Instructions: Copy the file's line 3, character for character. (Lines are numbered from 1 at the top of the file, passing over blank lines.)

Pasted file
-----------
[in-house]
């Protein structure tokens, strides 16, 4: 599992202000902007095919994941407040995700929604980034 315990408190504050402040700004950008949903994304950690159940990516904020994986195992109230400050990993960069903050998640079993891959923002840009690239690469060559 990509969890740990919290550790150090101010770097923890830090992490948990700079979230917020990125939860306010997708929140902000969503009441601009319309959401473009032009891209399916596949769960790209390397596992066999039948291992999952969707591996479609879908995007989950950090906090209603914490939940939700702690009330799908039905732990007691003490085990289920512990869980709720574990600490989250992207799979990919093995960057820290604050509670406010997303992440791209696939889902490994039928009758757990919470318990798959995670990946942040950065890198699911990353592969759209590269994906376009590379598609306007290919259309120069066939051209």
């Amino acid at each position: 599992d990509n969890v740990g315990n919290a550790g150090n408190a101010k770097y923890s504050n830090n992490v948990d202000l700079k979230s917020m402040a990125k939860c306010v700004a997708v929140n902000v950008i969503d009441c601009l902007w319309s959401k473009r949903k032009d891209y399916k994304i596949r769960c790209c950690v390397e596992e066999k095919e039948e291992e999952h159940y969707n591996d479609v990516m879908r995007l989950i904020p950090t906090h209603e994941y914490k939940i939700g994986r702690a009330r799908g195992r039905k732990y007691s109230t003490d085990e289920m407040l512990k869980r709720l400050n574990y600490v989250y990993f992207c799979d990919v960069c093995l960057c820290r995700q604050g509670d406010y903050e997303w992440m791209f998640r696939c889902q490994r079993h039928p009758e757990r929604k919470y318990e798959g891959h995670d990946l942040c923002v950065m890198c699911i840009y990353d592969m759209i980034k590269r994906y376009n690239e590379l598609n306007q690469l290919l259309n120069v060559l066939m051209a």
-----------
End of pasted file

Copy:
């Amino acid at each position: 599992d990509n969890v740990g315990n919290a550790g150090n408190a101010k770097y923890s504050n830090n992490v948990d202000l700079k979230s917020m402040a990125k939860c306010v700004a997708v929140n902000v950008i969503d009441c601009l902007w319309s959401k473009r949903k032009d891209y399916k994304i596949r769960c790209c950690v390397e596992e066999k095919e039948e291992e999952h159940y969707n591996d479609v990516m879908r995007l989950i904020p950090t906090h209603e994941y914490k939940i939700g994986r702690a009330r799908g195992r039905k732990y007691s109230t003490d085990e289920m407040l512990k869980r709720l400050n574990y600490v989250y990993f992207c799979d990919v960069c093995l960057c820290r995700q604050g509670d406010y903050e997303w992440m791209f998640r696939c889902q490994r079993h039928p009758e757990r929604k919470y318990e798959g891959h995670d990946l942040c923002v950065m890198c699911i840009y990353d592969m759209i980034k590269r994906y376009n690239e590379l598609n306007q690469l290919l259309n120069v060559l066939m051209a």